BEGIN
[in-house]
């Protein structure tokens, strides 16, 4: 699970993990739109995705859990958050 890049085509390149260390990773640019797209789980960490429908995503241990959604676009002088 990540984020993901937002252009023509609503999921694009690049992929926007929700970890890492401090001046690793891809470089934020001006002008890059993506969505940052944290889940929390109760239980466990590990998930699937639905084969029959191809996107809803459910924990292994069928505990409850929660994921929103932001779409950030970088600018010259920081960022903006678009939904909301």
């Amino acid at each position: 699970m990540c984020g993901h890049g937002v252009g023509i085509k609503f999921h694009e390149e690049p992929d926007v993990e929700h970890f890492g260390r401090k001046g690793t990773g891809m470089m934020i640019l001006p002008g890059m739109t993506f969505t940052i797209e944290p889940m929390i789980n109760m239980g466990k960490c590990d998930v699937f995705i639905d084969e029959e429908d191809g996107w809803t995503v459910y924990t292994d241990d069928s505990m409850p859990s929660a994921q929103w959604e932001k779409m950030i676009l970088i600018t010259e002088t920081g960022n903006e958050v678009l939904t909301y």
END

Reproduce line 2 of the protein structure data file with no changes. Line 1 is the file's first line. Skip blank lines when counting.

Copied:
């Protein structure tokens, strides 16, 4: 699970993990739109995705859990958050 890049085509390149260390990773640019797209789980960490429908995503241990959604676009002088 990540984020993901937002252009023509609503999921694009690049992929926007929700970890890492401090001046690793891809470089934020001006002008890059993506969505940052944290889940929390109760239980466990590990998930699937639905084969029959191809996107809803459910924990292994069928505990409850929660994921929103932001779409950030970088600018010259920081960022903006678009939904909301």